IV. Seeks to be under the complete control of the divine Spirit.—"But be filled with the Spirit" (Eph ). The excitement of drunkenness must be supplanted by a holier and more elevating stimulus: the cup that intoxicates exchanged for the new wine of the Spirit. The general adoption of this principle will be the grandest triumph of temperance. The cure of drunkenness will not be accomplished simply by the removal of temptation, unless a relish for higher things is created and springs of holier pleasure are opened in the hearts of men. A lower impulse is conquered and expelled by the introduction of a higher. Anachonis, the philosopher, being asked by what means a man might best guard against the vice of drunkenness, answered, "By bearing constantly in his view the loathsome, indecent behaviour of such as are intoxicated." Upon this principle was founded the custom of the Lacedæmonians of exposing their drunken slaves to their children, who by that means conceived an early aversion to a vice which makes men appear so monstrous and irrational. There is no excess in drinking copious draughts of the Spirit. Christian wisdom opens the soul to the ever-flowing tide of His influence, and strives to be animated and filled with His all-controlling power.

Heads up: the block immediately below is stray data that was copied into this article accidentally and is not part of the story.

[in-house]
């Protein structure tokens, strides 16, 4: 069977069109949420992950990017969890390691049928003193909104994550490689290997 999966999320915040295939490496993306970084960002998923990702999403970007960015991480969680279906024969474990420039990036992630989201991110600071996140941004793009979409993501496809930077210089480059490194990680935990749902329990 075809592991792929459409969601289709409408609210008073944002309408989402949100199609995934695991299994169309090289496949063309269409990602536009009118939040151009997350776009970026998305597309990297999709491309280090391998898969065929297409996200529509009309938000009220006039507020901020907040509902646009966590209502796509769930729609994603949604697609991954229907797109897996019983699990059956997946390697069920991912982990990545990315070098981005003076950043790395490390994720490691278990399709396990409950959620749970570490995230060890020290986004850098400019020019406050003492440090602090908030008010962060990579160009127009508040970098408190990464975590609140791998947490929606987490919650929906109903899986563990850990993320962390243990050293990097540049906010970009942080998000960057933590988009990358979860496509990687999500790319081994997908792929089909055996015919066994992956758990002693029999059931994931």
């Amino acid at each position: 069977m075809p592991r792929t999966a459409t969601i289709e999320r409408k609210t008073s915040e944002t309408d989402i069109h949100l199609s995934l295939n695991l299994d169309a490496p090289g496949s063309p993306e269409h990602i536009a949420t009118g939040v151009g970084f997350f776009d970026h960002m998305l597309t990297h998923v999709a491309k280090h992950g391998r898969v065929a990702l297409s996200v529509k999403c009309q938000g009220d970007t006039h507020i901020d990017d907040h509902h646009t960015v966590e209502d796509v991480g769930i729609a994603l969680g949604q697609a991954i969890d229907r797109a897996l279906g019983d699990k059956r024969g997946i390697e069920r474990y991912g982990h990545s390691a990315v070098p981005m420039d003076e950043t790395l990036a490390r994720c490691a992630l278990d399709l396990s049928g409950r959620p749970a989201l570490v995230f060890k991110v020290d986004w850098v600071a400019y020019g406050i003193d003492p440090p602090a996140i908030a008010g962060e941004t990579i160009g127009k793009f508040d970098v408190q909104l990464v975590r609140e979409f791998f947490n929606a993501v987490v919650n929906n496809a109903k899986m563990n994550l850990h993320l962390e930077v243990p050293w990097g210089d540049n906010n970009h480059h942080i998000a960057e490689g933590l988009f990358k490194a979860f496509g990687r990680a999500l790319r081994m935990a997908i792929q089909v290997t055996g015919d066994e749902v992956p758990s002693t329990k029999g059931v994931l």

1. Wisdom is the best use of knowledge.
2. Christianity opens the purest sources of knowledge.
3. "Get wisdom, and with all thy getting get understanding."
GERM NOTES ON THE VERSES
Eph . Walking circumspectly.
I. The duty recommended.—
1. Walk circumspectly that you may keep within the line of your duty. Your course often lies in a medium between two extremes. If from this course you deviate, you step into the territory of vice. Be circumspect that you may not mistake your duty. Be watchful that you may retain a sense of virtue and rectitude. Be attentive that you may conform to the Spirit of God's commands.
2. Walk circumspectly that you may escape the snares in your way.—Often look forward to descry your dangers. Attend to your particular situation and condition in life. Often review your past life, and reflect on former temptations. Be circumspect that you may detect your enemies when they approach you in disguise. Never neglect your duty under pretence of shunning a temptation.